The Jasper Public Library plans on bringing a mobile maker space to the county in 2020.
Based on an idea from the Los Angeles Public Library, the library plans on using a $120,000 grant to outfit a commercial van with STEM — Science, Technology, Engineering and Math — gear and a mobile internet hotspot.
“As we considered what to do, we decided that it needed to be something that would impact the whole county,” Library Director Christine Golden said.
The library received a Ready Communities Implementation grant for the mobile makerspace from the Regional Opportunity Initiatives (ROI) board. ROI’s grant is made possible with a $25,870,000 grant from Lilly Endowment, Inc.
Golden explained that the mobile makerspace idea hit several key impact points the ROI grant program was attempting to address in Southern Indiana communities. Those included the lack of transportation and lack of internet connectivity as well as access to library resources in rural communities.
“It really started to make sense for us to be looking at this as a way to instead of focusing on getting people to the library but to get out to them as well,” Golden said.
The new van will be outfitted with STEM kits like snap circuits, Makedo toolkits and Makey Makey invention kits as well as Lego Mindstorm kits; all items the schools use to incorporate hands-on STEM activities for students. Additionally, the van will have a 3D printer, laser printer and a TV screen to use for instructional videos and presentations.
The goal is for the van to be accessible county-wide, not just within the Jasper Library’s contractual system.
“This will be something that will show up at community events but we also envision this as something we can set up at businesses, schools, community centers; basically, anywhere we are invited,” Golden said.
Golden wants the public to understand that this is not going to be a traditional bookmobile but it will be an extension of the many services the library already offers.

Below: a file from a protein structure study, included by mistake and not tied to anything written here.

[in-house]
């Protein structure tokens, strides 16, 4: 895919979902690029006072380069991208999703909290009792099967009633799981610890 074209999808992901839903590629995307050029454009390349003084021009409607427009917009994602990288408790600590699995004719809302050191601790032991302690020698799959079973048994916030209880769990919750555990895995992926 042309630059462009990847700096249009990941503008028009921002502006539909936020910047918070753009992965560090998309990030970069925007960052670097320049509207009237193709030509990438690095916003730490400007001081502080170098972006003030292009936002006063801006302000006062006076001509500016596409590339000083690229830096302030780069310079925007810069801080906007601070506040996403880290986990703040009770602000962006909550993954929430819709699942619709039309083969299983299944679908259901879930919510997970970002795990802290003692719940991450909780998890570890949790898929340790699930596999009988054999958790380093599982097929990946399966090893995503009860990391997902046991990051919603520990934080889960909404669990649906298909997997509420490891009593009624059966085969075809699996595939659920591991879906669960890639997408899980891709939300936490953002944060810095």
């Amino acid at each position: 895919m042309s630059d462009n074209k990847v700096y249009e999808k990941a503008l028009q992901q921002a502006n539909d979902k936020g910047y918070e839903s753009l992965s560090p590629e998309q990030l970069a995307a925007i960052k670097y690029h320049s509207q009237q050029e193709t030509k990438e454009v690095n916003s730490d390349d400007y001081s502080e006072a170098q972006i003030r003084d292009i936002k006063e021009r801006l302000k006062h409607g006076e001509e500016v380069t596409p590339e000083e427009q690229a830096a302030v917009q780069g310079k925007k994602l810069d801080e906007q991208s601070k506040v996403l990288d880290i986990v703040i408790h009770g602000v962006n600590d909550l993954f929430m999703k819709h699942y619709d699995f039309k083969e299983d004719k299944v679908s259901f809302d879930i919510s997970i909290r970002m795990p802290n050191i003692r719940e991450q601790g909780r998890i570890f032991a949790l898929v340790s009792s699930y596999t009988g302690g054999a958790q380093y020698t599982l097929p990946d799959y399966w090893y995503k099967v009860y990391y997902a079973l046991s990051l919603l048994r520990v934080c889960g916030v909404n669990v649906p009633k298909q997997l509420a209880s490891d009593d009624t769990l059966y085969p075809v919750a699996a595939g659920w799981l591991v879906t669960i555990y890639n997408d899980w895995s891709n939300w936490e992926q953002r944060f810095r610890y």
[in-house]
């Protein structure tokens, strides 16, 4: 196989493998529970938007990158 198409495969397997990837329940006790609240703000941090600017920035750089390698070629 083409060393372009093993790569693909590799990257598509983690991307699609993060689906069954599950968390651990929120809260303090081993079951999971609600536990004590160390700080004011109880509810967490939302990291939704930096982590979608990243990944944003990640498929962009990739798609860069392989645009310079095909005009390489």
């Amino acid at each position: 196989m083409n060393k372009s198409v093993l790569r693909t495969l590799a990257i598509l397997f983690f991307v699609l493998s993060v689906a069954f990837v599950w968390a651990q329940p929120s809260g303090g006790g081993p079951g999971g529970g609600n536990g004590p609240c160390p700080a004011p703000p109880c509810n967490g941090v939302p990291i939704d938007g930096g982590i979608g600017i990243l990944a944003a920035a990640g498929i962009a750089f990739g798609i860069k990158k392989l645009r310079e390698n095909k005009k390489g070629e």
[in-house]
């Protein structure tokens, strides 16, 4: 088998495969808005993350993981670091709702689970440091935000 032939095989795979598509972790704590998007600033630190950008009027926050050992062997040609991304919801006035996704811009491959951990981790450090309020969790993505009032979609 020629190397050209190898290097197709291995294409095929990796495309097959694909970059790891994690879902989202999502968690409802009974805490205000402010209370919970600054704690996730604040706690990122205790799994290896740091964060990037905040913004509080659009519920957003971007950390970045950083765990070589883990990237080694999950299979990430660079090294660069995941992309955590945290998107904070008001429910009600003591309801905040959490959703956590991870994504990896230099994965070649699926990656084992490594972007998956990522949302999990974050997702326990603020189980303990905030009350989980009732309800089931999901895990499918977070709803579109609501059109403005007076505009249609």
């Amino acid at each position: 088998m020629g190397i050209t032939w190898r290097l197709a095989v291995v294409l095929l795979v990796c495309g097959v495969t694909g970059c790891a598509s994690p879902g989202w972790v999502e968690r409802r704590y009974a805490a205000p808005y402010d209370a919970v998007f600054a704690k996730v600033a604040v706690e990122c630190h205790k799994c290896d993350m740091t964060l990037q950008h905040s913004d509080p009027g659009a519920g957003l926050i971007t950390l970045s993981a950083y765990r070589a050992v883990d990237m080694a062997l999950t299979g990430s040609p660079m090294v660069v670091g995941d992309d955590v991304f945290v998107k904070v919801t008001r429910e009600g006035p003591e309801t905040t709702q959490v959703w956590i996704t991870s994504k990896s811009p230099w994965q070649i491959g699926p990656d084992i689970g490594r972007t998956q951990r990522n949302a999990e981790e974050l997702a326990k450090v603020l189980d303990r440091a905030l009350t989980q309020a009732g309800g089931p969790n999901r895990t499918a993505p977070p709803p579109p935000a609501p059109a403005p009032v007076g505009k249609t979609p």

Not only will the new van provide access to STEM activites and emerging technologies but it will also bring many of the library’s services to local, underserved communities. Using the mobile hotspot, the library will be able to provide laptops or iPads to sign residents up for new library cards, demonstrate library databases and provide other online services like resume and tax assistance.
This can be used to serve the rural areas as well as help seniors who may have mobility or transportation issues.
“We don’t want to have this portion of the population left behind and that’s kind of what’s happening now,” Golden said. “We’ve got a big population group that we see (in the library) all the time. They’re wanting to find better employment and they’re looking for new opportunities. We want to give everyone an equal opportunity for access and to try and learn new things.”
The mobile makerspace is an extension of the planned makerspace included in the Thyen-Clark Cultural Center. According to Golden, both will likely be open and available in the fall of 2020.
“I think this is such a great opportunity; 2020 is already looking to be an unbelievably exciting year for the library,” Golden said. “This adds another component, another level of access and another level of excitement for everything we’re doing.”